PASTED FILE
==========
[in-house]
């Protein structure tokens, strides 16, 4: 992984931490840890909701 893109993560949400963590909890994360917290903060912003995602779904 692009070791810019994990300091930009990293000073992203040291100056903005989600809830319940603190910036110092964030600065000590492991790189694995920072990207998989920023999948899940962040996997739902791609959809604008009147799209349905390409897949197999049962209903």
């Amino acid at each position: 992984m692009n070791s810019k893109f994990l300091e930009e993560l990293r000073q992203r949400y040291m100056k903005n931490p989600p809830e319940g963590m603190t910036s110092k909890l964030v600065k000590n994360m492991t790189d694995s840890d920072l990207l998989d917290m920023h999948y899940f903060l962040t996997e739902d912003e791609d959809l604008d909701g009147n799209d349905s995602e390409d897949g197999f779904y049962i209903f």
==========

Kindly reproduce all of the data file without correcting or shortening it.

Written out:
[in-house]
């Protein structure tokens, strides 16, 4: 992984931490840890909701 893109993560949400963590909890994360917290903060912003995602779904 692009070791810019994990300091930009990293000073992203040291100056903005989600809830319940603190910036110092964030600065000590492991790189694995920072990207998989920023999948899940962040996997739902791609959809604008009147799209349905390409897949197999049962209903």
């Amino acid at each position: 992984m692009n070791s810019k893109f994990l300091e930009e993560l990293r000073q992203r949400y040291m100056k903005n931490p989600p809830e319940g963590m603190t910036s110092k909890l964030v600065k000590n994360m492991t790189d694995s840890d920072l990207l998989d917290m920023h999948y899940f903060l962040t996997e739902d912003e791609d959809l604008d909701g009147n799209d349905s995602e390409d897949g197999f779904y049962i209903f």